This audiobook was another impulse checkout from my library. I’ve never watched a lot of stand-up comedy or Amy Schumer’s show. I never even watched SNL regularly until last November. I did see “Trainwreck” and liked it (although I saw it with my mom, which was a huge mistake. Don’t ever watch that movie with your parents).
I saw this book when it came out and hated the title – why do I care if Schumer has a tramp stamp?
But I was between audiobooks and on Overdrive one day when my library was all “Hey, guess what we just got?” And I impulsively requested it.
I’m really glad I did.
I was pleasantly surprised by how much I enjoyed this book. Schumer narrates it herself and she did as excellent a job narrating it as she did writing it.
There are points in the book that made me laugh out loud, so if you’ve seen a girl walking down the street wearing earbuds suddenly burst out laughing like a crazy person, that was probably yours truly.
But overall, it’s not a funny book. Schumer talks about some seriously messed up issues, both for herself personally, and our society as a whole. And while she’s certainly capable of presenting these issues with humor, she doesn’t always choose to do so.
Schumer really holds nothing back in this book. She says it’s not a memoir because she’s too young to have a memoir, but it really is a memoir. She talks about her childhood, her relationships with her parents and how they’ve evolved over the years, some of her more memorable boyfriends, and her career.
The book is partially a how-to book on getting to the top, which involves the same basic advice everyone provides: work on your craft, work on it some more, and then continue working on it. Oh, and collaborate and get feedback whenever and wherever you can. Then get back to work.
Schumer’s frank descriptions of her boy troubles were hard to listen to, but I appreciated her openness and honesty about it. When I say “boy troubles” I don’t mean “why won’t he call me back?” I mean “why did he feel the need to take my virginity when I was unconscious, when he knew I would have happily given it to him when I was awake?” She tells the story in a very no-nonsense manner and then uses the opportunity to talk about rape, sexual assault, and our society’s mistaken insistence on blaming the victims of sexual assault/denying it’s even a thing.
She did the same thing when relating the story of the boyfriend who nearly killed her. It had all the signs of an abusive relationship, but she didn’t think of herself as the kind of person who would end up in an abusive relationship, so she ignored all the signs until it was almost too late. It was super suspenseful and I was holding my breath the whole time, even knowing she made it out OK because she obviously lived to tell the tale.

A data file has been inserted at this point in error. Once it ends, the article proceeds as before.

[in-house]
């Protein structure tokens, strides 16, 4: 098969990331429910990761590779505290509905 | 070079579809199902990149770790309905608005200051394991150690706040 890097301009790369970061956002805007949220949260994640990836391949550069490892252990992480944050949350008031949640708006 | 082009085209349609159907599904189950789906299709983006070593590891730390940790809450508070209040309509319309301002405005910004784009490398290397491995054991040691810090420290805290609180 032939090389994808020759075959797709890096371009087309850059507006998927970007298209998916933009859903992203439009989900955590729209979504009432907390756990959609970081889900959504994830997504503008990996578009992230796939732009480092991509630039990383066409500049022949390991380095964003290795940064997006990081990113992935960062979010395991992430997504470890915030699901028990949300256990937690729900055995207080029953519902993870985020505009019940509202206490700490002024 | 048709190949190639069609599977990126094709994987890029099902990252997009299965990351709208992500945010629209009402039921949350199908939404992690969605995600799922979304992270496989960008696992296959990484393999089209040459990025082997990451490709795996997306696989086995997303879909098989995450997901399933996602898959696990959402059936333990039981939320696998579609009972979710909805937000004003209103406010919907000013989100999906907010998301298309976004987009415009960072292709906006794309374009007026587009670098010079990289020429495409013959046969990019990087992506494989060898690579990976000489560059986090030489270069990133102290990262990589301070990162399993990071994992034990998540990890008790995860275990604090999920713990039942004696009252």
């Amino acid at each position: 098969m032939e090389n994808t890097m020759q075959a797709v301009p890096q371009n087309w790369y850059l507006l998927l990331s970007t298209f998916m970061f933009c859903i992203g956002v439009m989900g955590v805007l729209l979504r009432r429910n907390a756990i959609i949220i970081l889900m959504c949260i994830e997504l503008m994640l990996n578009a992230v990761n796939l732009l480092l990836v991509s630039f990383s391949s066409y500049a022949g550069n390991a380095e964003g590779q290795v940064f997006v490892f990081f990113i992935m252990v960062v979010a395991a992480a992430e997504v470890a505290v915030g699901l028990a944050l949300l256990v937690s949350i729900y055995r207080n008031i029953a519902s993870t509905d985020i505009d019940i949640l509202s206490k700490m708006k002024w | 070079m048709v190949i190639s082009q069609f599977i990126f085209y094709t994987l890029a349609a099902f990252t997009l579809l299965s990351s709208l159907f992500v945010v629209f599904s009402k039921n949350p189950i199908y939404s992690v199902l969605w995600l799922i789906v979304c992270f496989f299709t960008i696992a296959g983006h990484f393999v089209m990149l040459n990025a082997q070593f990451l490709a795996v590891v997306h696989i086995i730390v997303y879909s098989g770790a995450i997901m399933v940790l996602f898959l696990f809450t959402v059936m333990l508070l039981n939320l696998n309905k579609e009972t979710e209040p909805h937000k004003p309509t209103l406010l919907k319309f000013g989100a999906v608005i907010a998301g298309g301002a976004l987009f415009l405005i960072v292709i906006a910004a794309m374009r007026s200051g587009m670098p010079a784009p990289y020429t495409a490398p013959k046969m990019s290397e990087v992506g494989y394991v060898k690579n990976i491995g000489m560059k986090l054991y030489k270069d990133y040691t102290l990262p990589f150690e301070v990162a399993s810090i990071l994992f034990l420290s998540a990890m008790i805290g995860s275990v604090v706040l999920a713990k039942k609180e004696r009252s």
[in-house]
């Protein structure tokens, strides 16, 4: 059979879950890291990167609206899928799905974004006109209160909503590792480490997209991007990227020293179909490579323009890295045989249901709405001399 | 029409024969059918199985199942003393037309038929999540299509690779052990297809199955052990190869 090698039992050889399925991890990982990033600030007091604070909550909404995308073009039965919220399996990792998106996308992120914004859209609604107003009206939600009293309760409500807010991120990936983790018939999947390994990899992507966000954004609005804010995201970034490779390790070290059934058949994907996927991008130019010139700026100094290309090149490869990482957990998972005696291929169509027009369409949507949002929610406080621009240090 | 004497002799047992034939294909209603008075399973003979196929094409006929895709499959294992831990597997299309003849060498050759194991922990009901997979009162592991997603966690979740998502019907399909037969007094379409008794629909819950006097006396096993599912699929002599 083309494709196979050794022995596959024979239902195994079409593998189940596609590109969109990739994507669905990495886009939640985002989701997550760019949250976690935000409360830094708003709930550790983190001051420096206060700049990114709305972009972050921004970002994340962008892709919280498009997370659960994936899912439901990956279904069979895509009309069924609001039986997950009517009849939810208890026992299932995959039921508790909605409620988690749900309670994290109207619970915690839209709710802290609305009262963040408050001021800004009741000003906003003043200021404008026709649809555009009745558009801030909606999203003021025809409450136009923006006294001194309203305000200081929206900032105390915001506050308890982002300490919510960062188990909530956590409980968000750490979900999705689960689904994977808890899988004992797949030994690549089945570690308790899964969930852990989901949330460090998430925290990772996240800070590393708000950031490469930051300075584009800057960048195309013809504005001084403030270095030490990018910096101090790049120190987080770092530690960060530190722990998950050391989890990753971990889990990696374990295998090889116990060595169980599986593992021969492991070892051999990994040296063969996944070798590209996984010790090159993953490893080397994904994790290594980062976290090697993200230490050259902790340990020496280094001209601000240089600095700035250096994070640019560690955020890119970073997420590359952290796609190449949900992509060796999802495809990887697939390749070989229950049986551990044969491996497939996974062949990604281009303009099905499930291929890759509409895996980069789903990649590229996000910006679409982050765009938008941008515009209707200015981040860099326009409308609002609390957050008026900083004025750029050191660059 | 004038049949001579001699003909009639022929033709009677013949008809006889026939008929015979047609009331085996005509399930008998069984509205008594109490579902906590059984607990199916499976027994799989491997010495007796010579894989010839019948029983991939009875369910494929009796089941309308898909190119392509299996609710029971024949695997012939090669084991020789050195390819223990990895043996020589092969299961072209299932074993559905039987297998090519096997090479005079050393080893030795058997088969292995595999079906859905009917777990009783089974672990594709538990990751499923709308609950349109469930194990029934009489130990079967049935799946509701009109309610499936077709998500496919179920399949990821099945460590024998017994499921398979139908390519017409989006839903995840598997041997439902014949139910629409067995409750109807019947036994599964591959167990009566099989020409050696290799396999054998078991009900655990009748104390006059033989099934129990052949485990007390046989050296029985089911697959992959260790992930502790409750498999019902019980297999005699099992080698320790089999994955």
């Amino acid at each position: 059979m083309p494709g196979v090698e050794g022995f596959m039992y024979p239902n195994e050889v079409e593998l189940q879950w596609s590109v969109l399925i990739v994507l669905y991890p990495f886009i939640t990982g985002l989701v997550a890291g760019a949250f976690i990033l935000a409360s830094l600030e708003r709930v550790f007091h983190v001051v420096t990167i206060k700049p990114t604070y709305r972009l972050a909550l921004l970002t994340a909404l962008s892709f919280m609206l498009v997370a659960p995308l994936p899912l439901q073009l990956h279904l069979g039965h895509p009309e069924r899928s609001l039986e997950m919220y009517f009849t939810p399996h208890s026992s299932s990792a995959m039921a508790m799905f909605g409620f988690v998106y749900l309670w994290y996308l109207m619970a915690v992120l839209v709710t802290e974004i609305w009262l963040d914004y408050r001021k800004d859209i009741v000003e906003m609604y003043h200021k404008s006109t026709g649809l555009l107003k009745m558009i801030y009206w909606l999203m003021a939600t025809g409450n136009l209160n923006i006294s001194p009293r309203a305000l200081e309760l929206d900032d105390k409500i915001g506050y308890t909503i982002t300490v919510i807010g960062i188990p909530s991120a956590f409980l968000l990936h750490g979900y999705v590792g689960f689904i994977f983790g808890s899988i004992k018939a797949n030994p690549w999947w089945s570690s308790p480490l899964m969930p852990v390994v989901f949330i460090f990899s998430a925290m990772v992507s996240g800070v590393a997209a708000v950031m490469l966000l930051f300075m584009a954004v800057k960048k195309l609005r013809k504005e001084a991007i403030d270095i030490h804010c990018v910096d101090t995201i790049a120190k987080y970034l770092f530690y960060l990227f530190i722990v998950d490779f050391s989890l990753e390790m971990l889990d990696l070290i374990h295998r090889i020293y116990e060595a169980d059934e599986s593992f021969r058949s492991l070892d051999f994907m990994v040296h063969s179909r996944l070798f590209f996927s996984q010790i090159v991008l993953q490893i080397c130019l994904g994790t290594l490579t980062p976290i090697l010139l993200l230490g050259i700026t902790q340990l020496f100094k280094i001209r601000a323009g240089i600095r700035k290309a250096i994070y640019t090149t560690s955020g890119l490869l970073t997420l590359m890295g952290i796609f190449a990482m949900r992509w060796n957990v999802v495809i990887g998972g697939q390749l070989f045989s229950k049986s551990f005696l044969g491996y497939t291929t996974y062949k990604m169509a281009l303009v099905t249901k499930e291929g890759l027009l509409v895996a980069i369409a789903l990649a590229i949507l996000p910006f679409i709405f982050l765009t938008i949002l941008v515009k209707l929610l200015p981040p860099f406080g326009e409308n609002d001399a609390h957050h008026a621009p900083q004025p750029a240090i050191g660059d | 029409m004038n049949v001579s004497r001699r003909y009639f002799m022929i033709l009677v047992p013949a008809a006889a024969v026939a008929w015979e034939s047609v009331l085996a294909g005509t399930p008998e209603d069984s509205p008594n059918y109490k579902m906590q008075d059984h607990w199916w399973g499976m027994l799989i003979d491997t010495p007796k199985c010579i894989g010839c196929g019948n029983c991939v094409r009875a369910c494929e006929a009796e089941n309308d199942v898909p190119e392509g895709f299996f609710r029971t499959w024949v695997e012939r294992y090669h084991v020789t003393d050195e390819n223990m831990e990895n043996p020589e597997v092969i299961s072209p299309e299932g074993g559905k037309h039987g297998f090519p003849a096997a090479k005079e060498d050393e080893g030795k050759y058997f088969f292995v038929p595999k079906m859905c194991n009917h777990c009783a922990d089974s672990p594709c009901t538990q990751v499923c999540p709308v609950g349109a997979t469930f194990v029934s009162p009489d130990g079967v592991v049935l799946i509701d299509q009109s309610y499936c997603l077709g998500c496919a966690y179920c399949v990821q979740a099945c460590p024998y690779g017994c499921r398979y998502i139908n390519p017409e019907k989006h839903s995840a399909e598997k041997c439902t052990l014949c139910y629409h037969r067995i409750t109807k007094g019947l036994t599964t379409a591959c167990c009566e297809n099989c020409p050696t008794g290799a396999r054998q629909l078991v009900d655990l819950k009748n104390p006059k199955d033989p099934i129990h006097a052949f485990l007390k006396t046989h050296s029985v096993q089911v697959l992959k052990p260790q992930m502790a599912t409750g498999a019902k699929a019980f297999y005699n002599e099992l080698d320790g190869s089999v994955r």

Schumer used that as an opportunity to warn everyone about the dangers of abusive relationships and the fact that no one is safe. If you think you’re not the kind of person who would end up in an abusive relationship, you are. It was another example of Schumer’s unwillingness to blame the victim in horrendous situations and I thought she handled it beautifully.
She did the same for gun control. Apparently (I hadn’t heard or didn’t remember this story), a man walked into a movie theater that was showing “Trainwreck” and shot and killed two women. Schumer was heartbroken and uses it as another example of, not just the need for gun control, but the recognition of aspects of our society that actively hate women. Some person (she refused to name him) targeted a movie by a woman, about a woman, for women, for the theater in which he would go and take two innocent lives at gunpoint.
Schumer said she’s used her platform before to promote gun control and she did so again in her book. She said some people have told her she should stick to making jokes, but she refuses. She has a platform and I applaud her for using it for good.
I think the one thing I didn’t like about this book was Schumer’s preoccupation with her weight. There were plenty of times when it was pertinent to the story, but I don’t think you can adequately point out the ridiculousness of society insisting all women remain a certain size, then make jokes about how you eat obscene amounts of food.
I doubt Schumer eats obscene amounts of food, but to say, or even imply, that she does, just provides more ammunition to the people who think it’s OK to ridicule fat people because they presumably have bad habits that lead to them being fat. I know there’s a difference between making fun of yourself and others making fun of you, but there are a lot of people out there who don’t. They’ll see Schumer’s jokes about how much she eats and drinks as an excuse to make fun of her for her size (which, by the way, is not fat).
Finally, I have to give Schumer credit for her lower back tattoo. At the very end she talks about how she made a joke at Mike Tyson’s roast about how it looks like he has a lower back tattoo on his face. Then she admits she was a hypocrite because she has a lower back tattoo. She and her sister made the decision to get the tattoos when they were teenagers, and who hasn’t made a stupid mistake when they were a teenager? It’s completely understandable and made me like Schumer so much more. I just wish I had known that story before I decided not to read the book.
What did you guys read/listen to this week? Anything else that turned out to be much better than you had expected?